How do you sum up someones life in a few short paragraphs? How do you say goodbye to someone you've known for every day of your entire life, knowing that this day would come some day in the future?
My grandmother, Dolores Huber, went on to be with God on December 28th, 2006 at 11am. I got a phone call from my mother around 7 am Christmas eve telling me that my grandmother was taken to Franklin Square hospital in Baltimore, MD with a bad infection and it didn't look good. I had gotten a few calls similar to this over the past couple of years but for some reason I knew that I need to be in Baltimore for this one and I found myself on a plane heading for BWI by 8:30 that night. Now for anyone that knows Grandmom Dee, you know the sense of humor she has. When she found out that I was heading home to see her, she said that I was coming out there because I thought she was going to croak. Those were her words, not mine. Dad and I headed up to the hospital as soon as ICU allowed visitors. The look on her face when I came into her room made it all worth it. Words can't begin to describe how happy she was to see her first grandson after almost 5 years. She had said that she was afraid she'd pass before she saw me again. One of her most valued treasures was her family. She enjoyed having family over for all of the holidays and even just when we popped in unexpectedly just to say hi. One thing I looked forward to every Christmas was going down to see Grandmom Dee and Pop and having dinner with the whole family. She was the glue that held the family together. Her house was where I saw my relatives most of the time when I was younger. She was always one to decorate up for every holiday. For almost every Halloween I can remember, she had made up a witch that sat in her front yard. I can remember several Halloweens going down to her neighborhood to go trick or treating. Those were fun times.
So, the last time I saw my grandmother alive was December 27th. Her kidneys had failed, probably from the last dose of chemotherapy she received the week before. Being too weak to go through dialysis, they sent her from the ICU to the hospice on the forth floor. The doctors and nurses did their best to help keep her comfortable. They say that kidney failure is a fairly painless way to go. The toxins build up in your body similar to how alcohol builds up in your body and has a similar effect. She was unable to form words and was very tired by then. When asked if she was in pain, she was able to respond. One thing I thought she'd never do was stop talking. Grandmom Dee loved to talk. Not even a stroke could keep her quiet for very long earlier this year. The last time I talked to her on the phone on December 18th, she seemed like she had never had the stroke in the first place. She even seemed a little better having had her second dose of chemo. She said her skin wasn't itching as much and she felt better.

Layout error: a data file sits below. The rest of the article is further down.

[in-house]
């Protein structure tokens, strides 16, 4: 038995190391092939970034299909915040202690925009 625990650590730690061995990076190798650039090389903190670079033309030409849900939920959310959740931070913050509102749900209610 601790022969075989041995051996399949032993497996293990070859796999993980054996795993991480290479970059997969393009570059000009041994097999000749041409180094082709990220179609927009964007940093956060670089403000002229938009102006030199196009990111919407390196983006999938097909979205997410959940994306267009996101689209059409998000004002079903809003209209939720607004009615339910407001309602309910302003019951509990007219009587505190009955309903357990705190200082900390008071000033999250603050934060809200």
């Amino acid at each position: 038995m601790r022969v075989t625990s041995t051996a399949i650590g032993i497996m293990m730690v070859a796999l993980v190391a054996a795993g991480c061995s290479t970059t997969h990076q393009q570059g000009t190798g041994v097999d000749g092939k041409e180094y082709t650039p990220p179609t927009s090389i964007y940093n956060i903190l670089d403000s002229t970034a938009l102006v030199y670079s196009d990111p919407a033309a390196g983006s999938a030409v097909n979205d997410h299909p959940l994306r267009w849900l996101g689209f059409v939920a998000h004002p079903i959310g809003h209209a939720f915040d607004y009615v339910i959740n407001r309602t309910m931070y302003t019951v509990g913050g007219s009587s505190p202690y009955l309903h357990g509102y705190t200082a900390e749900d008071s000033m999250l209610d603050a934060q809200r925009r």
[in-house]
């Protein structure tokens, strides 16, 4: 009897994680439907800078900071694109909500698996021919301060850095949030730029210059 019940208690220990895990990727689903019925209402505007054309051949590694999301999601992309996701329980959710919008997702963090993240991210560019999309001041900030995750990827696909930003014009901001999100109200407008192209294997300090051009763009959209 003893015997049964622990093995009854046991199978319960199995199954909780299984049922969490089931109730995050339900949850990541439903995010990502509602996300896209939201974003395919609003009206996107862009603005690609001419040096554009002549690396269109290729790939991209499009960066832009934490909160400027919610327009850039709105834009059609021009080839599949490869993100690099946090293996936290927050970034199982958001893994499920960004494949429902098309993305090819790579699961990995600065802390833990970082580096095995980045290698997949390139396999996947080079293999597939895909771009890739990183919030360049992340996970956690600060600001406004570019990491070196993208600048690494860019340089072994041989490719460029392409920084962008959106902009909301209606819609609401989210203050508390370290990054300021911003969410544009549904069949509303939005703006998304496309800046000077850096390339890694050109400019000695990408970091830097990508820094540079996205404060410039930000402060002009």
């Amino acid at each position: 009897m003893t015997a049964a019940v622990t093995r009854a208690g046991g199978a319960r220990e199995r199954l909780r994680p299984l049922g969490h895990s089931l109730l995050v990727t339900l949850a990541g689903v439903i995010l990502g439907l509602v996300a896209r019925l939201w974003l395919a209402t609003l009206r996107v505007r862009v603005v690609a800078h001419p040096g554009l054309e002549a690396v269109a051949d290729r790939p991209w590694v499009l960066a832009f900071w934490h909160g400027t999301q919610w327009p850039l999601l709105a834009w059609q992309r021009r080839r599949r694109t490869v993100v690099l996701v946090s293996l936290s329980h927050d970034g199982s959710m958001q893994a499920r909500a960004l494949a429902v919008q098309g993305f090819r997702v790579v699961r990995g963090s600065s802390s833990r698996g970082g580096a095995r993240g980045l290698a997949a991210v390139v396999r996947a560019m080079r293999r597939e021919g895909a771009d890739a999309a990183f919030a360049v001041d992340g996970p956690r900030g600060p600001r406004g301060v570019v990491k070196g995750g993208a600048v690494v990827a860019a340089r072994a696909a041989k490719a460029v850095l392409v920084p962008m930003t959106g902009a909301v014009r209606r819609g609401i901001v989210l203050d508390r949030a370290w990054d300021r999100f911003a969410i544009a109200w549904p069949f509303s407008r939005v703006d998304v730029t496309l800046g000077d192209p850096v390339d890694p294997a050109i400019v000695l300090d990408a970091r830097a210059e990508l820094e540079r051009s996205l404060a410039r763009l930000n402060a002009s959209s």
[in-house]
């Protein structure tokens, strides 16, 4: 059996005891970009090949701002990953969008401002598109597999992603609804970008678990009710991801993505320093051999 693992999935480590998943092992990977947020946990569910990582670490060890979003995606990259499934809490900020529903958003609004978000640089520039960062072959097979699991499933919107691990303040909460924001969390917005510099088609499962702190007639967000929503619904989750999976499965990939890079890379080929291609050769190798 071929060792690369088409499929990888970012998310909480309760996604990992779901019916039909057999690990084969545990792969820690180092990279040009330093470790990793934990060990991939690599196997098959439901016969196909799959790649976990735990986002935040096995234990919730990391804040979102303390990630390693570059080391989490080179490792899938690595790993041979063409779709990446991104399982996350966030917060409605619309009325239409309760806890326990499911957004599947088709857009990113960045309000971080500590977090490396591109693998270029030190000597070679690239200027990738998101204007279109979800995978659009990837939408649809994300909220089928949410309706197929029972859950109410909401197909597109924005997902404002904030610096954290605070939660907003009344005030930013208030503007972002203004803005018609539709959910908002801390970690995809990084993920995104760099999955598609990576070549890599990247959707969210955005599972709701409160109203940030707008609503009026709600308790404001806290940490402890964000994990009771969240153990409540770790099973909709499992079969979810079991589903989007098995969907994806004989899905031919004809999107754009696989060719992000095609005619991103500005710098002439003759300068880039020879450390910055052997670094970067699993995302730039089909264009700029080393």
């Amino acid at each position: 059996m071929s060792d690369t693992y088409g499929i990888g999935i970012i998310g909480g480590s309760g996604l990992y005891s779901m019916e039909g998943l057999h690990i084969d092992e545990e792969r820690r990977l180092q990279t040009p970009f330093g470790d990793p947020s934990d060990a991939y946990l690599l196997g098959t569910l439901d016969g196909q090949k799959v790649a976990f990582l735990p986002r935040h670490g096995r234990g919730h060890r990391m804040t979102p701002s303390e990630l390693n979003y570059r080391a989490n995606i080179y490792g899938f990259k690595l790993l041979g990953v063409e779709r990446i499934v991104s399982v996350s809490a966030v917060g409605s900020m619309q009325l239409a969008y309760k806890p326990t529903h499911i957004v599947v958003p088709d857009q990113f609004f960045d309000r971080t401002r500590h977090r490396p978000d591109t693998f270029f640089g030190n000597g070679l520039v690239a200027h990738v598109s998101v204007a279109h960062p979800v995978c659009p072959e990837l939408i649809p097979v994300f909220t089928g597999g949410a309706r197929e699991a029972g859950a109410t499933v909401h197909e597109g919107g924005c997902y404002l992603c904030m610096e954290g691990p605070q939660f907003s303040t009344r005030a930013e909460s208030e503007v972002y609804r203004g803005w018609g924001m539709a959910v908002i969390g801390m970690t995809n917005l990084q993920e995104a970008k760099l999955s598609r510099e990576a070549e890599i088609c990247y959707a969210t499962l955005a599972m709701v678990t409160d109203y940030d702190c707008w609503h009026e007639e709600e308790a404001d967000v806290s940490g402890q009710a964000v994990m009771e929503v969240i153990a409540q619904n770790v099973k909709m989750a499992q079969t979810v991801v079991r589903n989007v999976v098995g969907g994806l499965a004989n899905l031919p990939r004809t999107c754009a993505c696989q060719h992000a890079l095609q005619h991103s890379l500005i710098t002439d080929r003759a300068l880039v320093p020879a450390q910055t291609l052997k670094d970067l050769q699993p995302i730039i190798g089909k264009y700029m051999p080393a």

But early Thursday morning, we had heard that she'd slipped into a coma sometime overnight. Aunt Jo got to the hospital by around 10 am Thursday morning to visit with her. Still unconscious, she drew her final breath at 11 am with Aunt Jo at her side. Somehow I think she knew that she wasn't alone. A few days earlier when she could still talk, she told us that she had seen my grandfather who passed away 10 years ago. I've heard that the dying will sometimes see loved ones that have gone before them. My uncle said that he had also seen my grandfather 2 days before he passed away. Seems my grandfather was a busy guy last month.
So, how do you sum up 88 good years of life in just a few short paragraphs? Truth is you can't. I could probably write an entire book and then some. She was so much to so many people. She was the matriarch of our family. She was someone to be admired for what she believed in and what she stood for. She was a faithful wife to my grandfather for over 55 years. A loving mother to 3 children and a wonderful, caring grandmother to 6 grandchildren and 9 great grandchildren. I really didn't want this to read like an obit. Sorry. If everyone she knew were to write down what they remember about Grandmom Dee, you would probably get just as many different stories. But one thing is for sure. There would be a common thread in each and every one of them. She was a kind, loving, and caring woman that loved God, loved life, loved her family, and loved her friends. She was never bitter, never complained, and never swore.
Nannette often told me that I should never teach the kids anything I wouldn't want them repeating in front of Grandmom Dee. She never said that about anyone else but her. The way she lived her life earned her that type of respect.
She was buried next to her husband of 55 years at Zion Evangelical Lutheran Church in Baltimore, Maryland on December 30, 2006 where she was a lifelong member.
Rest easy, Grandmom Dee. You've earned it.
I love you.